Open Offices Suck, Annual Engagement Surveys are Dead, and other Lies

Open Offices Suck, Annual Engagement Surveys are Dead, and other Lies 1024 512 Jason Lauritsen

I love CBS Sunday Morning.

This past Sunday, Faith Salie shared an op-ed monologue about how much she dislikes open offices. I’ve embedded the video at the bottom of the post for you to check out. She makes a pretty compelling argument.

Just a few years ago, open offices were THE ANSWER to the future of workplace design promising more communication, more innovation, and more productivity. Not to mention they are less expensive for the organization (more people in smaller spaces).

But, now a backlash has started. Lately, it’s become more en vogue to make the point that open offices are, as Faith argues, THE WORST.

Which is it? Are open offices THE ANSWER or are they THE WORST?

Arguments like these are everywhere when it comes to what’s best in the workplace.

  • Is performance management good or bad?
  • Is the annual engagement survey critical or dead?
  • Are front line supervisors the problem or the victims of a bad system?
  • Are best friends at work vital or ridiculous?

These arguments between binary choices are assinine at best and harmful at worst.

We’ve become so enamored by best practices that promise THE ANSWER to our problems, we’ve lost sight of the complexity of this work. Our fixation on finding the right choice between two polar opposite choices is causing us to ignore a harder reality.

THE ANSWER is an illusion. No, it’s a lie.

There are never just two answers. And, there are almost always several different right answers.

Personally, I have mixed feelings about open office space designs. If you’ve ever worked in this type of environment, you probably do too. I like the energy of being in open space around other people working. I like that accessibility that it creates. But, I strongly dislike the lack of privacy and constant distractions.

The organizations using workplace design to drive employee engagement have embraced that different people and different kinds of work require different types of workspaces. They recognize that private offices and open office space can be both good and bad depending on the context.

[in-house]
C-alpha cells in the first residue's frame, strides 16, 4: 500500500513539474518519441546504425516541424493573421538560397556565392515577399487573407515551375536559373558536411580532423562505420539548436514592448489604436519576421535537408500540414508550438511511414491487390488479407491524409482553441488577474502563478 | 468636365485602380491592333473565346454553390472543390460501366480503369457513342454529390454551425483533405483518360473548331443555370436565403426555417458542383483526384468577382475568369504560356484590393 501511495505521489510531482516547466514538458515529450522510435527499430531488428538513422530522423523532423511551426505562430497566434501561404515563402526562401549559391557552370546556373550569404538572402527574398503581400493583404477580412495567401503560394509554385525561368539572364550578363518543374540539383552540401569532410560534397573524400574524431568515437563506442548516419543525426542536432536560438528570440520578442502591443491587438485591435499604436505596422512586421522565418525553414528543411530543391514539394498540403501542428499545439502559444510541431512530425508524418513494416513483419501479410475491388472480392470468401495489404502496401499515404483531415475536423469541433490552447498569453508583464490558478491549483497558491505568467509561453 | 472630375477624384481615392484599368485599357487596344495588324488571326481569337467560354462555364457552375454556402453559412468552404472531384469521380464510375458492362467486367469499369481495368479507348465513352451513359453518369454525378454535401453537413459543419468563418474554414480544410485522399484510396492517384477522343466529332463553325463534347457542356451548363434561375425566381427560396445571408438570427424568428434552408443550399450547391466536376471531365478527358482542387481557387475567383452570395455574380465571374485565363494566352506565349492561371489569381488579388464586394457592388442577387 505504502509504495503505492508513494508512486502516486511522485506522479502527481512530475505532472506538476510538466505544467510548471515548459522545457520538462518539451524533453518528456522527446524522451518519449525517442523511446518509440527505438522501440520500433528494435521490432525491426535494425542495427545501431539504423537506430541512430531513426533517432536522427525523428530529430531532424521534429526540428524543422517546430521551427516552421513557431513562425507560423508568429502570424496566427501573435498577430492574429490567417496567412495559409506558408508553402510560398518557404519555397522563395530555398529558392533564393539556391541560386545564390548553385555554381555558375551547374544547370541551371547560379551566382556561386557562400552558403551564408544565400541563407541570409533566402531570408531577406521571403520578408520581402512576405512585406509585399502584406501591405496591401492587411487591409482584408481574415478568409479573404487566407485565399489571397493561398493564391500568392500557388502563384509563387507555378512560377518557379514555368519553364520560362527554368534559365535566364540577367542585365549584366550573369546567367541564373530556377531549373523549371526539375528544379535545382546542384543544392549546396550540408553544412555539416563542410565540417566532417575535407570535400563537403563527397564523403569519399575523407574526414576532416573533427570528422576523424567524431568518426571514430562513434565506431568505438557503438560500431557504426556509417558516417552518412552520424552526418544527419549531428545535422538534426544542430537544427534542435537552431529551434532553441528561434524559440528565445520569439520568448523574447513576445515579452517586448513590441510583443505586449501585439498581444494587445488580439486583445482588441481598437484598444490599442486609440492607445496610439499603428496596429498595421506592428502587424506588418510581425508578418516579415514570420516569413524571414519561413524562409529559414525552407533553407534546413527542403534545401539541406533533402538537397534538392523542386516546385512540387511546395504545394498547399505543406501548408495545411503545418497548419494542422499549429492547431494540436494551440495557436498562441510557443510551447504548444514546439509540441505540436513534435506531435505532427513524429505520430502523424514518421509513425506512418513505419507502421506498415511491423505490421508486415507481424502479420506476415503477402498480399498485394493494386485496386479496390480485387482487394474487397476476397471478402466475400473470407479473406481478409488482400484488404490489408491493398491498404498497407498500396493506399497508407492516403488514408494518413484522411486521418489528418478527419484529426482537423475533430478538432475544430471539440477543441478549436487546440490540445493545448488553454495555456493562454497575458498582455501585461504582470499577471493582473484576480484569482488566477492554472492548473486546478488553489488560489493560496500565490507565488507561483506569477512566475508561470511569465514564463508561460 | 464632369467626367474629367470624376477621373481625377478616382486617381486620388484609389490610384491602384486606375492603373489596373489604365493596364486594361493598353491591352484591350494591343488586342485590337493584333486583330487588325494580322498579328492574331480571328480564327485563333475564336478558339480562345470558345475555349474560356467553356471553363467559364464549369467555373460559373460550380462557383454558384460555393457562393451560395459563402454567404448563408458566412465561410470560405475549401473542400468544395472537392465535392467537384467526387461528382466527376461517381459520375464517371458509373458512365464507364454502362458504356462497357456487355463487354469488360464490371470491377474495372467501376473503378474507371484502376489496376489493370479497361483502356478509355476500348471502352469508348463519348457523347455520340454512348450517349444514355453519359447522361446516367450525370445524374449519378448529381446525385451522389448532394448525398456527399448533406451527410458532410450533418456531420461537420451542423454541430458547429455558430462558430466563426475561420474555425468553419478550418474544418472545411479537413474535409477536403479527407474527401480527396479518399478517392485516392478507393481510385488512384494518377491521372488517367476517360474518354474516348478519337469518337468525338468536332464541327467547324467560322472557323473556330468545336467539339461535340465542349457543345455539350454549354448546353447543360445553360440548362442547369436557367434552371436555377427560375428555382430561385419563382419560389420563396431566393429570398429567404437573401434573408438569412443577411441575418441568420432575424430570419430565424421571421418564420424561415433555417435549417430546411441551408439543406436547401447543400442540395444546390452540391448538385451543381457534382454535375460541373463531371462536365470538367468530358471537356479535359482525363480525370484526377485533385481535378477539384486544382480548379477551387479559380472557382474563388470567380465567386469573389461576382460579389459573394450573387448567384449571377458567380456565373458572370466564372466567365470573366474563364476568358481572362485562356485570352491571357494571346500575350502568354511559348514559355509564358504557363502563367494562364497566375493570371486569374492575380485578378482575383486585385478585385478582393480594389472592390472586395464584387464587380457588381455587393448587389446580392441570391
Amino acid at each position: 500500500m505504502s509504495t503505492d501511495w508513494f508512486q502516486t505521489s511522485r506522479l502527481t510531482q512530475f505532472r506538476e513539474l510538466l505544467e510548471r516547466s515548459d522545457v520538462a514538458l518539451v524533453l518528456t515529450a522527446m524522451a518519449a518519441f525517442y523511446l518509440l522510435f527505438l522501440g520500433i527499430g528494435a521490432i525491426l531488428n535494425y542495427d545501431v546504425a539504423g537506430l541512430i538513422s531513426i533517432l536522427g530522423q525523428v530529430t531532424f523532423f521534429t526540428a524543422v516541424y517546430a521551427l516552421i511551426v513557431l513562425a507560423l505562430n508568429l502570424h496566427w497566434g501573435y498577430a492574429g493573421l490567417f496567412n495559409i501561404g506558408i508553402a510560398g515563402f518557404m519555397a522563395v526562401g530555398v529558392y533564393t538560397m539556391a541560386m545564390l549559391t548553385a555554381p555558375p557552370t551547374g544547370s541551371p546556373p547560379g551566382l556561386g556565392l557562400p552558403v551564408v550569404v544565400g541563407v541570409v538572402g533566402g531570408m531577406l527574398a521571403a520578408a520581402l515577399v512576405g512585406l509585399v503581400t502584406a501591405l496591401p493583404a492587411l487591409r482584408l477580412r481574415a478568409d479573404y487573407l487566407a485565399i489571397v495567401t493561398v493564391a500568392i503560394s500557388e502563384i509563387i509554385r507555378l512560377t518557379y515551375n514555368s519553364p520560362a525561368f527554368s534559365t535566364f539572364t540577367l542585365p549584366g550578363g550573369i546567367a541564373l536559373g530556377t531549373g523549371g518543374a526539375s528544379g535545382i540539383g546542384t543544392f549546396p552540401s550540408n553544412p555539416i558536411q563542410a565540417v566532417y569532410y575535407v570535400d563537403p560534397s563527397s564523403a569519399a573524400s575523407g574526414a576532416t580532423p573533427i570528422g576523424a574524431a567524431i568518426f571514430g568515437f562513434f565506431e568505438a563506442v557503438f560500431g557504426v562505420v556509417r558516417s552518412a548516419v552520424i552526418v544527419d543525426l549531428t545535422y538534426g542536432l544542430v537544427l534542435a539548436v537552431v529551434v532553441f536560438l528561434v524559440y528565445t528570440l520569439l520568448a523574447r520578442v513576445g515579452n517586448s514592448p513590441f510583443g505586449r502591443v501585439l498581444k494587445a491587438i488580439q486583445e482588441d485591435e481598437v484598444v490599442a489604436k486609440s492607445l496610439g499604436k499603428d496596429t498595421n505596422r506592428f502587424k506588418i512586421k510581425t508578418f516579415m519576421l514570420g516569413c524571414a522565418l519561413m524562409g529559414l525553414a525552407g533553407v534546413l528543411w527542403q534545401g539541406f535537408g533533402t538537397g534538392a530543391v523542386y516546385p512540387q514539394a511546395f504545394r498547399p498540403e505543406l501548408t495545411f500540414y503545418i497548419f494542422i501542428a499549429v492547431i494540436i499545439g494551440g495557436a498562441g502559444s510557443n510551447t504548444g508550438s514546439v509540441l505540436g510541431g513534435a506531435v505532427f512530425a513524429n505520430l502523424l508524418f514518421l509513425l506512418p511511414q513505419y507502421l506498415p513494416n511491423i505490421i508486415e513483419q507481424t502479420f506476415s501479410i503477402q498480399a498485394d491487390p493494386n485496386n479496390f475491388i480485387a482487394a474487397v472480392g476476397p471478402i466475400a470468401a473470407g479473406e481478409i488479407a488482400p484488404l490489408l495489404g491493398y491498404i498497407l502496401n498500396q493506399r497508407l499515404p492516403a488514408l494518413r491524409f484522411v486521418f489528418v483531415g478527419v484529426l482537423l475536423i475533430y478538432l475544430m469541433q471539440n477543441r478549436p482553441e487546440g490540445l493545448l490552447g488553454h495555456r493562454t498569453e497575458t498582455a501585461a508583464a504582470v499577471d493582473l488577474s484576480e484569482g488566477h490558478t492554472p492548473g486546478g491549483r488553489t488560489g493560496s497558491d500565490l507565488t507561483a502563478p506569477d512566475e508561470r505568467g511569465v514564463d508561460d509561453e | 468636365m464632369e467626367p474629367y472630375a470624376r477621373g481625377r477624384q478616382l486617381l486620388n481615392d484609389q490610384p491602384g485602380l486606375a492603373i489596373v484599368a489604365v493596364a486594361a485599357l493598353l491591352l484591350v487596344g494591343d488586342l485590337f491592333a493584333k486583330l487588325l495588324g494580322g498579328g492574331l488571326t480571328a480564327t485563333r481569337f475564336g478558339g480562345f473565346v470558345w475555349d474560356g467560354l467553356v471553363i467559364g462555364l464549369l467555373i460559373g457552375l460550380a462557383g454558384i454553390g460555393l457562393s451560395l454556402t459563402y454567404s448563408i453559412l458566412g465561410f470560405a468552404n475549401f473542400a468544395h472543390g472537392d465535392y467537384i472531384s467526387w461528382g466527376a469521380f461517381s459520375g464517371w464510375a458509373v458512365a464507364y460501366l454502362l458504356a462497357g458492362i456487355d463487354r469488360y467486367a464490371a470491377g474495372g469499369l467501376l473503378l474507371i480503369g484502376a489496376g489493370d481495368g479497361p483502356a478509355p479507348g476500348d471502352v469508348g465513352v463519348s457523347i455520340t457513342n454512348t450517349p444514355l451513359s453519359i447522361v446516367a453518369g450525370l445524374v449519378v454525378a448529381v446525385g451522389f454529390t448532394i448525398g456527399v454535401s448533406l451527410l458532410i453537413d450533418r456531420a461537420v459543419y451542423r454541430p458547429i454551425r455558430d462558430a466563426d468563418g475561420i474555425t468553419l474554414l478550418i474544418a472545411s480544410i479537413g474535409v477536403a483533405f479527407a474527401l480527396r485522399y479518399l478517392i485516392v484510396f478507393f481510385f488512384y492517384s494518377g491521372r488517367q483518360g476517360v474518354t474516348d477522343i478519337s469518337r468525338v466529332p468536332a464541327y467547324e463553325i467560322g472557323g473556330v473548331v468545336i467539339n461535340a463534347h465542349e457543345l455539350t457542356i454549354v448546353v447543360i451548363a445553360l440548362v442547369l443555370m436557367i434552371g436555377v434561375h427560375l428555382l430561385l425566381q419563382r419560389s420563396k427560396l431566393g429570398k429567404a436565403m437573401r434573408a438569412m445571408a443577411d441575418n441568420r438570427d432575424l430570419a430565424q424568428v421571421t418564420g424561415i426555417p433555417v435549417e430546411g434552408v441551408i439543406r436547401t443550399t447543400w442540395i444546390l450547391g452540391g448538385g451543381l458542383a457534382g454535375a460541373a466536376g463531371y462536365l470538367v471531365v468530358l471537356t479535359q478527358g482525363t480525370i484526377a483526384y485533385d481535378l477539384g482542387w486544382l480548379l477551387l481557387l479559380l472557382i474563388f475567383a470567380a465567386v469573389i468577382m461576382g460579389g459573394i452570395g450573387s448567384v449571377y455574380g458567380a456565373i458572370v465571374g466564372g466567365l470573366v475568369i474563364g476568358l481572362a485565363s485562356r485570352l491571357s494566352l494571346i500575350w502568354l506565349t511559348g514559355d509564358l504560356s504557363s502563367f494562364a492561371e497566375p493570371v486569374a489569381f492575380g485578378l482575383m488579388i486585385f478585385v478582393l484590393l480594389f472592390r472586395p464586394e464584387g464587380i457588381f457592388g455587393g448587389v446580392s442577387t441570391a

Those leaders not trapped in binary and best practice thinking are creating innovative spaces for work designed to provide options and flexibility. An example that I wrote about in my book is Hudl, whose new headquarters includes a mix of different spaces designed for different types of preferences and needs. Most employees at Hudl don’t have an assigned desk. Instead, they choose their workspace based on their needs that day.

Thinking in binary terms (i.e. Is this is good or bad?) is crippling our ability to innovate and move forward. It’s hard to resist this thinking since it’s everywhere. In politics, you are either with me or against me. In pop culture, a movie is great or it sucks. When we encounter someone, they either agree with us or they are an idiot.

We must resist this thinking. We need to break free of the “this or that” trap.

The path to growth and innovation lives in the messy grey area in the middle. Because here’s the reality, open offices are both great and terrible at the same time. Performance management can be both good and bad.

The choices are false. THE ANSWER is a lie.

Our mandate is to embrace the complexity of working with humans. Each one of us is different and unique. That means that any group of us is almost infinitely complex. There are many right answers. There are many effective solutions. Never just one.

Do the work to find what’s best for your organization and your people. Ask more questions. See all angles. Push back on arbitrary options and dig in.

Not only will you end up having a much greater impact, but you will learn a lot more along the way.

Not sure what questions you should ask? We should talk.

 

 

1 comment
  • Anthony Eaton

    There are a multitude of things that need to be considered when designing an office space and a lot of it depends on the kind of business and work that gets done. It is not a one size fits all.

    Companies too often make these decisions based on costs thinking it will save all kinds of money to not have to build offices and walls or invest in cubicles. What they fail to realize is the cost of lost productivity when the design is not right.

    A good office design has a mix of spaces that encourage both collaboration and the opportunity to work without distraction.

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